Rule of thumb is to spend twice on the GPU what you do on the CPU. (But it's flexible, which is why I recommend the 7950, rather than 670 or 7970.)

Also, two things. One: For gaming, you DO NOT want to be on wifi, at least not if you're playing MMOs or competitive games. Wired internet is WAY faster and almost infinitely more reliable. Two: If you're using this for anything BUT gaming as well as to game with, or play a lot of the aforementioned MMOs... go a little bit over budget and get a SSD. Your computer will boot faster, programs will start faster, the computer will feel "snappy," and loading screens will become nonexistent.
m
0
l
February 10, 2013 12:17:32 AM

DarkSable said:
Go with the more powerful GPU. A 7870 won't be able to max out games - a 7950, because of its speed and overclocking headroom, WILL.

Rule of thumb is to spend twice on the GPU what you do on the CPU. (But it's flexible, which is why I recommend the 7950, rather than 670 or 7970.)

Also, two things. One: For gaming, you DO NOT want to be on wifi, at least not if you're playing MMOs or competitive games. Wired internet is WAY faster and almost infinitely more reliable. Two: If you're using this for anything BUT gaming as well as to game with, or play a lot of the aforementioned MMOs... go a little bit over budget and get a SSD. Your computer will boot faster, programs will start faster, the computer will feel "snappy," and loading screens will become nonexistent.


at 1080p a 7870 will play all games on ultra
m
0
l
February 10, 2013 12:17:41 AM

Thanks, I'll stick with the extreme4. It has good reviews and isn't too expensive.

DarkSable, I can see what you are saying about the 7950, its $100/more but is much faster than the 7850. I'm heavily considering it, esp since I saved money by switching to the i5

I mostly wanted the wifi just for extra options, I plan on keeping it hooked up too.

SSDs.... I have never experienced one and I don't want to till I'm out of school and working!! Apparently once you have it there is no going back. I can't afford to have my expectations raised :D 
m
0
l
a c 106 B Homebuilt system
February 10, 2013 12:27:20 AM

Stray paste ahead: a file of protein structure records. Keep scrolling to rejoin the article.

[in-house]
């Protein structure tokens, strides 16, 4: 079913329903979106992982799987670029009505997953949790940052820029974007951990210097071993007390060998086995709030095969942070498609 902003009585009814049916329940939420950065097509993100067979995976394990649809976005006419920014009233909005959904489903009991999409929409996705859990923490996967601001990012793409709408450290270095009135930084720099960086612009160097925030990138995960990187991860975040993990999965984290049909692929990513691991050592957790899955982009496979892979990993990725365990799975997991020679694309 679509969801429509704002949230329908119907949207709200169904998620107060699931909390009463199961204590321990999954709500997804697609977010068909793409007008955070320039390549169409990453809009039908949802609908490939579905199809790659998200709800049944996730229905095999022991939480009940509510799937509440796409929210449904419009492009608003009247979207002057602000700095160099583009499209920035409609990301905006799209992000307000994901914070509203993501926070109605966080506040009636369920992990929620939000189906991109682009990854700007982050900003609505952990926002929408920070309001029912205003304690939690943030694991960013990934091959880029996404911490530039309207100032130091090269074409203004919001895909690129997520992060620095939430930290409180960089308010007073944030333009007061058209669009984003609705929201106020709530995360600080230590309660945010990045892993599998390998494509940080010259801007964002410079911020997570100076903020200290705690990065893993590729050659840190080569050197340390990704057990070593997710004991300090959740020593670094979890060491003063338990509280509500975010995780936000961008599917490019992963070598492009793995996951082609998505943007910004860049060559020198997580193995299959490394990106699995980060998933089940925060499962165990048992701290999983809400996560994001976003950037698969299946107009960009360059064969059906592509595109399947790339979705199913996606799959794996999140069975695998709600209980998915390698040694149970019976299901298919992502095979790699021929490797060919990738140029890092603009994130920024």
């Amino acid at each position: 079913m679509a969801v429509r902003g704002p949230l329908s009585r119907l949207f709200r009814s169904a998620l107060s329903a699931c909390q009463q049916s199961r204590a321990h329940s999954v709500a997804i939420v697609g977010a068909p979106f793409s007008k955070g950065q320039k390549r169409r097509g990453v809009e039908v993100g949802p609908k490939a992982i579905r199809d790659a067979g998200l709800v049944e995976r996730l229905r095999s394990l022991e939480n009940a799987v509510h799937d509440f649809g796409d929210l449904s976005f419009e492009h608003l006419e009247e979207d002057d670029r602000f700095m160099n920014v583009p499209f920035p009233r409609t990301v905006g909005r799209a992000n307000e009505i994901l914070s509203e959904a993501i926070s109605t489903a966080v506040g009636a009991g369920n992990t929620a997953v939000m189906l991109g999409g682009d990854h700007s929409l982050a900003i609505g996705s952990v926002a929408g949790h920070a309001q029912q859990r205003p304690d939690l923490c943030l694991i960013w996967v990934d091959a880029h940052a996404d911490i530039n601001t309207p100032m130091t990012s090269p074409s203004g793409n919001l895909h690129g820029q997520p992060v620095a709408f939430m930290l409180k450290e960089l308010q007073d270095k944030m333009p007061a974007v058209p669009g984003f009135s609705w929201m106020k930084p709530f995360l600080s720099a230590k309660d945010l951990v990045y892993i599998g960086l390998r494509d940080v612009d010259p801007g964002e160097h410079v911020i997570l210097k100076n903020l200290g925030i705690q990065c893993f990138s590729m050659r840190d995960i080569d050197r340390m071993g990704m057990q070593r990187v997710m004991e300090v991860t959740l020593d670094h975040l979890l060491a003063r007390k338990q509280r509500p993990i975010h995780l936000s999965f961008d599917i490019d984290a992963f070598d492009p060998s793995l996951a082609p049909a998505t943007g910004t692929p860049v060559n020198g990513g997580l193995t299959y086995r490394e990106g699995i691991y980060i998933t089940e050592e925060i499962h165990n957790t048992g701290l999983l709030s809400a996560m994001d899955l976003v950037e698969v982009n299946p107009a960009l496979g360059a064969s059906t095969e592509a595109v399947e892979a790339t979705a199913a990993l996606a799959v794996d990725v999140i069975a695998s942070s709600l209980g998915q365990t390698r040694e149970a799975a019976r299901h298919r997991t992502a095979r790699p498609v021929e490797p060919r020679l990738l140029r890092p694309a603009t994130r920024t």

^ That is true, whenever I use a HDD system I always cringe at how slow it is.
You really do become accustomed to the ridiculous speed of an SSD.

Can back up what Boulbox said about the 7870, though I wouldn't say Ultra if you want a solid 50+ FPS in the likes of BF3 and Far Cry 3, but definitely up there.

If you want Wireless-capability, do it properly and get a wireless internal Network Interface Card than a USB dongle.
http://www.newegg.com/Product/Product.aspx?Item=N82E168...
m
0
l
February 10, 2013 12:28:29 AM

If you are spending $1000 it is great to just have one, you can reuse it until it dies off on to your next PC

and get the Evo instead of the + because it does perform a bit better or just get Xigmatek dark knight which is a pretty strong CPU cooler

grab this case
http://us.ncix.com/products/?sku=75045&promoid=1332
a steal if you ask me, quality of a $100-120 case for $60
and very similar to Corsair's 550D


PCPartPicker part list / Price breakdown by merchant / Benchmarks

CPU: Intel Core i5-3570K 3.4GHz Quad-Core Processor ($214.99 @ Amazon)
CPU Cooler: Xigmatek Dark Knight II SD1283 Night Hawk Edition 89.5 CFM CPU Cooler ($46.99 @ Newegg)
Motherboard: ASRock Z77 Extreme4 ATX LGA1155 Motherboard ($129.99 @ Microcenter)
Storage: Samsung Spinpoint F3 EG 1TB 3.5" 5400RPM Internal Hard Drive ($59.88 @ Outlet PC)
Storage: Plextor M5S Series 128GB 2.5" Solid State Disk ($94.99 @ Microcenter)
Video Card: Gigabyte Radeon HD 7950 3GB Video Card ($297.98 @ SuperBiiz)
Power Supply: Rosewill Capstone 750W 80 PLUS Gold Certified ATX12V / EPS12V Power Supply ($94.99 @ Newegg)
Optical Drive: Samsung SH-224BB DVD/CD Writer ($15.98 @ Outlet PC)
Monitor: Acer G236HLBbd 60Hz 23.0" Monitor ($109.99 @ Newegg)
Total: $1065.78
(Prices include shipping, taxes, and discounts when available.)
(Generated by PCPartPicker 2013-02-09 21:26 EST-0500)

$1065+60=1125
you can use the leftovers for the KB/M, switch over to the monitor that you wanted(make sure it is at least a backlit and IPS monitor for the price you are getting it at) wireless card and other such things
m
0
l
February 10, 2013 1:04:15 AM

manofchalk, thanks for the tip! I put that in my cart

boulbox, that is a really good deal on that case. It would definitely put me where I want to be budget wise. But I just love the aesthetic of the Corsair even if it is more money. I like the build you put together, esp how you were able to balance HDD and SSD. I'll get an SSD in a year when prices go down and when I'm pulling in a salary haha Thanks for the monitor tips- I will definitely look out for that!
m
0
l
!